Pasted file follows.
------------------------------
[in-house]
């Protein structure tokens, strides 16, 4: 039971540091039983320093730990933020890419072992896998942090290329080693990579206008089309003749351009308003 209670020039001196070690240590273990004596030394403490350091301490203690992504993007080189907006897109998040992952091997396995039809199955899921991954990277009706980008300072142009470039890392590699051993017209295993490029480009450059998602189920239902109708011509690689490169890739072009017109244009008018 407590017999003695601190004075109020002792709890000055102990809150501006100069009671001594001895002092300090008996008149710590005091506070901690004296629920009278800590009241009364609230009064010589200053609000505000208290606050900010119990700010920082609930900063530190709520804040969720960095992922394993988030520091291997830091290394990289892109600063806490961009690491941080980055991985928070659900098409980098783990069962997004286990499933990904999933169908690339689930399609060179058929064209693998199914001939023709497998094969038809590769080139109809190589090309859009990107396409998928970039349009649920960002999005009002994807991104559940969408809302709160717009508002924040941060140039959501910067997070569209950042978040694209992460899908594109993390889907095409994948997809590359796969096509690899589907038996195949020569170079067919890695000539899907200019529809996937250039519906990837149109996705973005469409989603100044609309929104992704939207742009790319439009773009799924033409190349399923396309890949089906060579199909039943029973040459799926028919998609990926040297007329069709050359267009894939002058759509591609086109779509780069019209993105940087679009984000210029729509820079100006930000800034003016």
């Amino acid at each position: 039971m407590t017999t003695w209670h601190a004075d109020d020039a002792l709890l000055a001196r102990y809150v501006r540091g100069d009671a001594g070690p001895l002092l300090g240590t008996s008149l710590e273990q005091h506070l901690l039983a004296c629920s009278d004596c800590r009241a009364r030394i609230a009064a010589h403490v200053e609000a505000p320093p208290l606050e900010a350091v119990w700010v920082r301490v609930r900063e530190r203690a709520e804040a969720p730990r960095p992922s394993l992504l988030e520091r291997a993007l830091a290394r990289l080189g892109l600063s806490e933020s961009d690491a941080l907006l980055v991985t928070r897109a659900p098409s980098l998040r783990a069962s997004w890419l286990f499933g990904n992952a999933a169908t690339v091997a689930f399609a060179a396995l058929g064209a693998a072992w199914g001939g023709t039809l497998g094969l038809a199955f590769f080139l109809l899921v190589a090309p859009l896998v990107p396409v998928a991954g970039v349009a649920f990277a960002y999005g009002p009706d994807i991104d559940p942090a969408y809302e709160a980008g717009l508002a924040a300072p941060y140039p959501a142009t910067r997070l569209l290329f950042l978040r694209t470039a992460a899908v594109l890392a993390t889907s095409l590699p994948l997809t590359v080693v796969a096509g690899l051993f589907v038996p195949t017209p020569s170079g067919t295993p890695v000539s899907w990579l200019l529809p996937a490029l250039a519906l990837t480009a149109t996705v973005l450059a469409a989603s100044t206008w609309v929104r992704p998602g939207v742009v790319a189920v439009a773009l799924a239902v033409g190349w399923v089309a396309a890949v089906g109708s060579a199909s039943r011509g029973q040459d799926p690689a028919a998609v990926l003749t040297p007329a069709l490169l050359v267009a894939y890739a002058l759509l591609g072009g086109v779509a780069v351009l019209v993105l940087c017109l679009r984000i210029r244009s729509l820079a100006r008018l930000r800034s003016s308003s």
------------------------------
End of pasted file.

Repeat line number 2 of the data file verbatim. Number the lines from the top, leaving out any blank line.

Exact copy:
């Protein structure tokens, strides 16, 4: 039971540091039983320093730990933020890419072992896998942090290329080693990579206008089309003749351009308003 209670020039001196070690240590273990004596030394403490350091301490203690992504993007080189907006897109998040992952091997396995039809199955899921991954990277009706980008300072142009470039890392590699051993017209295993490029480009450059998602189920239902109708011509690689490169890739072009017109244009008018 407590017999003695601190004075109020002792709890000055102990809150501006100069009671001594001895002092300090008996008149710590005091506070901690004296629920009278800590009241009364609230009064010589200053609000505000208290606050900010119990700010920082609930900063530190709520804040969720960095992922394993988030520091291997830091290394990289892109600063806490961009690491941080980055991985928070659900098409980098783990069962997004286990499933990904999933169908690339689930399609060179058929064209693998199914001939023709497998094969038809590769080139109809190589090309859009990107396409998928970039349009649920960002999005009002994807991104559940969408809302709160717009508002924040941060140039959501910067997070569209950042978040694209992460899908594109993390889907095409994948997809590359796969096509690899589907038996195949020569170079067919890695000539899907200019529809996937250039519906990837149109996705973005469409989603100044609309929104992704939207742009790319439009773009799924033409190349399923396309890949089906060579199909039943029973040459799926028919998609990926040297007329069709050359267009894939002058759509591609086109779509780069019209993105940087679009984000210029729509820079100006930000800034003016």